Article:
Co-Parenting with an Abusive Former Spouse

Abusive former spouses can find every way to make co-parenting almost unbearable. Not to forget the kids who get caught up in the drama. It’s a painful situation for everyone, especially the children.

You need someone you can trust. Trusted Arizona custody lawyers at Jensen Family Law will know how to help you defend your rights and the best interests of your child(ren). But in the meantime, here are some of the ways you can maintain your co-parenting arrangement while staying safe.

Take Care of Yourself

When co-parenting with an abuser, take care of yourself before taking care of anyone else. Get enough sleep, eat well, exercise regularly, avoid stressors like alcohol and drugs (if possible), and spend time with friends who support you and make you feel safe.

Set Boundaries

When dealing with an abusive former spouse, it can be tempting to let them dictate every aspect of how things work between you. However, this creates a dangerous dynamic where they will continue abusing because they know they can get away with it without consequence. Instead, try setting boundaries, so both parties are responsible for keeping their end.

Figure out what your boundaries are. What do you need to feel safe? Is it physical distance from your ex-spouse? Do you need to end all contact? Are there specific topics that are off-limits or trigger happy emotions for you? Is there a time of day that works best for you? Be clear about your needs, and ensure they’re reasonable.

Once you’ve figured out those needs, sit down with your ex-spouse and share them directly. It shows your ex-spouse how much respect and care you have for yourself. They might not meet every need immediately, but they start somewhere.

Know Your Limits

If you’re afraid of being harassed by your former spouse, talk to the police about what steps they can take to keep everyone safe. If the police don’t believe there is enough evidence for them to intervene, talk to a lawyer about getting a restraining order from the court so that your ex cannot contact anyone in person or online without permission from law enforcement officers.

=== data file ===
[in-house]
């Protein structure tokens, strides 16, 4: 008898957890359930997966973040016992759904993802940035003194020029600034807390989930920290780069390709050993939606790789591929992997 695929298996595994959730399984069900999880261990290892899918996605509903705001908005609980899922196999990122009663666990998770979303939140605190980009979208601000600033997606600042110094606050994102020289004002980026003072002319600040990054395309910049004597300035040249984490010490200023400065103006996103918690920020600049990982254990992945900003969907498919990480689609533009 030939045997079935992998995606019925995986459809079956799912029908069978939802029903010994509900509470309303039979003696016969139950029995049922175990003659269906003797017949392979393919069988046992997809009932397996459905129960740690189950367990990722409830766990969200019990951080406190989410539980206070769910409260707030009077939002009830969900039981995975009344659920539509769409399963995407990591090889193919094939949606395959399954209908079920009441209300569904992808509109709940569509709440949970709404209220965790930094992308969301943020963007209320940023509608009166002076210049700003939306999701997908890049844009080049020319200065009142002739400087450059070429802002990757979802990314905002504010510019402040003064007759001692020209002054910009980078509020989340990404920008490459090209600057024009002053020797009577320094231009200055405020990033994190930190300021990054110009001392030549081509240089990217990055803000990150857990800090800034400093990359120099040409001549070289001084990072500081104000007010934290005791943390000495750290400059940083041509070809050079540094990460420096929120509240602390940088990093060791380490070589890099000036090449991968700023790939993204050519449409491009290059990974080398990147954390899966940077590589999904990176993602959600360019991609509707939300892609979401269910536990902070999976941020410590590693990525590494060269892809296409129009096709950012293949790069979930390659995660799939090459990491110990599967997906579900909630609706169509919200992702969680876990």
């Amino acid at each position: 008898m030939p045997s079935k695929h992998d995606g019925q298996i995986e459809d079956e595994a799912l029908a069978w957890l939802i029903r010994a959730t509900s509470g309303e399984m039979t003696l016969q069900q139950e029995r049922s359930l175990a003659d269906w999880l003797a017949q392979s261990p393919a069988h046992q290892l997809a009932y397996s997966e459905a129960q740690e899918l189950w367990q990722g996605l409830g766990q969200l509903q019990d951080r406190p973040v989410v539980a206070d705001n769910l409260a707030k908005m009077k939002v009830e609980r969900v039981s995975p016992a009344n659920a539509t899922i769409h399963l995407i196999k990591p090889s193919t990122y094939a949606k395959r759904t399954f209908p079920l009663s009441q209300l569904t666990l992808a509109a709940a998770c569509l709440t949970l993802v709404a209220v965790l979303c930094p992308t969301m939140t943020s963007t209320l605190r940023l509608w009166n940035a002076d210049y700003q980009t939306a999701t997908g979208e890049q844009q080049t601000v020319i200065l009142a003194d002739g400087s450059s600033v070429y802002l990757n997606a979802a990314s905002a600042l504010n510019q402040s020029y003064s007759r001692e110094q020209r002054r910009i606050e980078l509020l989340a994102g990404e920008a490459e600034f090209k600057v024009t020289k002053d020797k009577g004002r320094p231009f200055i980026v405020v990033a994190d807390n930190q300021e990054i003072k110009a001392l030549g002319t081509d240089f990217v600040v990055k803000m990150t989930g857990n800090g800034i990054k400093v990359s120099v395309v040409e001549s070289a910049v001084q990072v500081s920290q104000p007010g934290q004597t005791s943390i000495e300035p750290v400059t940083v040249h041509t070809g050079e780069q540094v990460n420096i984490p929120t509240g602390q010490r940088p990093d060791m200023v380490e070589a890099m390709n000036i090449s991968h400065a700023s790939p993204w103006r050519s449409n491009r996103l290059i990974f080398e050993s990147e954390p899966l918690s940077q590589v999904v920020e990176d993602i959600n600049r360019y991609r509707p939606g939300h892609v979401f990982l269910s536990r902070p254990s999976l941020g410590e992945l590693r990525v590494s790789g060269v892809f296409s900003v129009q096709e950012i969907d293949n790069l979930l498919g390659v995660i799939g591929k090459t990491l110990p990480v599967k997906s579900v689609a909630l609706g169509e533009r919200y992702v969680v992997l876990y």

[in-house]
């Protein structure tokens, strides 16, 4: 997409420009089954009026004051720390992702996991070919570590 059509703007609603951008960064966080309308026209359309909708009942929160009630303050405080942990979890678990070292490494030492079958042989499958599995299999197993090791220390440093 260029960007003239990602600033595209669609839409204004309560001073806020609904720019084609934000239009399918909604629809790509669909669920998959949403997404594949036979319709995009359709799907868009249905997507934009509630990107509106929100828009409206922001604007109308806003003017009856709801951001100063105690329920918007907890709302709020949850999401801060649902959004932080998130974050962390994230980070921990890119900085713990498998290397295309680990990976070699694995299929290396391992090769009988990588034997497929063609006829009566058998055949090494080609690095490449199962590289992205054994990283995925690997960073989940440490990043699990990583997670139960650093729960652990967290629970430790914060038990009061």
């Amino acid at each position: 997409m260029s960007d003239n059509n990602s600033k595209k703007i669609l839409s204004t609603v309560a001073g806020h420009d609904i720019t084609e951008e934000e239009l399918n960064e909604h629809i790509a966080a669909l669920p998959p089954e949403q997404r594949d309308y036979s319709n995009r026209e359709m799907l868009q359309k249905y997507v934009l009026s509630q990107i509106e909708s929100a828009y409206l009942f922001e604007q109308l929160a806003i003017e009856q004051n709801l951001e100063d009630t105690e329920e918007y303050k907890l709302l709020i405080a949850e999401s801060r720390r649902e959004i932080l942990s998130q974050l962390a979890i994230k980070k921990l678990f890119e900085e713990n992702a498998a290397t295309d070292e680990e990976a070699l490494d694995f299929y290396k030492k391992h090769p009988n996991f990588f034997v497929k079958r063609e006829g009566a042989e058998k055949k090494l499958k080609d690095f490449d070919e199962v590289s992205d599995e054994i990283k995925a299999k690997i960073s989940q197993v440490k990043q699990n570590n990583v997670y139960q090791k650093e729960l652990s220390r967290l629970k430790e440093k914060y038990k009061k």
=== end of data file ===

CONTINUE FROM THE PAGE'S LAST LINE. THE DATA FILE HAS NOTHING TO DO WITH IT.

Know Your Rights

You have rights when it comes to co-parenting with an abusive ex-spouse. For example, they cannot force their way into homes or workplaces without permission from law enforcement officers or court orders. They also cannot take away custody of children if they do not have any legal right to do so (such as living full-time with the child).

Develop a Parenting Plan

Developing a parenting plan prepares you to co-parent with your abusive former spouse. A parenting plan should include the following:

  • A schedule that includes parenting time for each parent;
  • Any special considerations for how you’ll share holidays and vacations;
  • What happens if one parent lives more than 100 miles away from the other parent;
  • How will the child communicate with both parents; and
  • The money each parent contributes for daycare or other expenses related to raising the child.

Keep a Record of Communication with Your Former Partner

You can do this by emailing yourself copies of any emails or texts you send and receive from your ex. When the time comes for child custody hearings or other important court dates, having these recordings will help your lawyer prove that communication between the two of you has been strained or hostile.

Report Breaches

You should report them to the court if they violate court orders. Please keep track of when and where violations occur so that you have proof when reporting them. For example, if your ex-spouse threatens you or the children, write down when and where it occurred Jmdhindi.

Once you’ve reported these violations and provided evidence for why they occurred, you must take steps to protect yourself and your children from further abuse or threats by having a safety plan before anything happens again Famousbiography.

Keep Communication Informative, Not Personal

When you use phrases like “you” or “you are,” it might sound like you’re talking about your former spouse in a personal and negative way. Instead, try using words like “we” or “our.” It makes it clear that you’re talking about the kids and their needs Newsintv.

When you get upset, take a step back, and ask yourself: What am I saying? Is this something my child needs to hear? If not, stop yourself before saying anything that could hurt them or damage their relationship with the other parent.

If the situation has changed significantly in your child custody arrangement, it might be time to request a modification. You would require the counsel of an attorney to navigate the court formalities and defend your rights. No child deserves to grow up with trauma from seeing their parents fight, and your child’s wellbeing comes first Scooptimes.